Seven out of 10 Dublin City Council homes have extremely poor energy ratings, the local authority has admitted.
About 18,200 homes – 70% of its 26,000 units – has a BER of E or worse, with the pace at which the properties are being upgraded failing to meet EU targets.
The 15-point BER scale which measures the energy performance of a building runs from A1 to G.
Council official Matt Carroll said its homes tend to date mostly from between 1930 and 1977.
“About two-thirds of our stock was built before 1977. The year 1977 is significant because that’s when there started to be building regulations,” Mr Carroll said.
He said much of council’s housing stock is hard to heat, adding that a C rating would be considered a reasonable performance level.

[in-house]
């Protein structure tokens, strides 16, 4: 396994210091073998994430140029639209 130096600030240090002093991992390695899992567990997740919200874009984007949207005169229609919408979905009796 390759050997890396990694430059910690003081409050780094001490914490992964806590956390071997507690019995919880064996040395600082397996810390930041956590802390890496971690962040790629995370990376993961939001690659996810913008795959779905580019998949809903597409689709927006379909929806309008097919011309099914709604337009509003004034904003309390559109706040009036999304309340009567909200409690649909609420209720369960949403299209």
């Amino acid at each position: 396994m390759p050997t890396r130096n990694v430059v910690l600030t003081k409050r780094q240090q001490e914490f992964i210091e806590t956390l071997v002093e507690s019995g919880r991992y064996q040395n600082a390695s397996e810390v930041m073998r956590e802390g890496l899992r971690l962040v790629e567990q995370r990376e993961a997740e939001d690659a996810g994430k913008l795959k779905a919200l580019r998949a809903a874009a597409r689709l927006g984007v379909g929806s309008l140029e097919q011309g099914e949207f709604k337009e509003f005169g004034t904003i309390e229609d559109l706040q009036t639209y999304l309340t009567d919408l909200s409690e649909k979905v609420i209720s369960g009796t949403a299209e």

The local authority has been steadily upgrading the homes in recent years.
“We have done improvements to stock over the years; we’ve put central heating and double-glazing into every flat,” he said.
When homes become vacant, they are always upgraded to about a C, he added.
Some 700 properties a year are improved in this way, equating to an energy saving of 1% a year throughout the stock.
The programme helps to save money in other ways as well.
Mr Carroll told the housing committee: “All of this benefits the tenants because the houses are easier to heat and more comfortable.”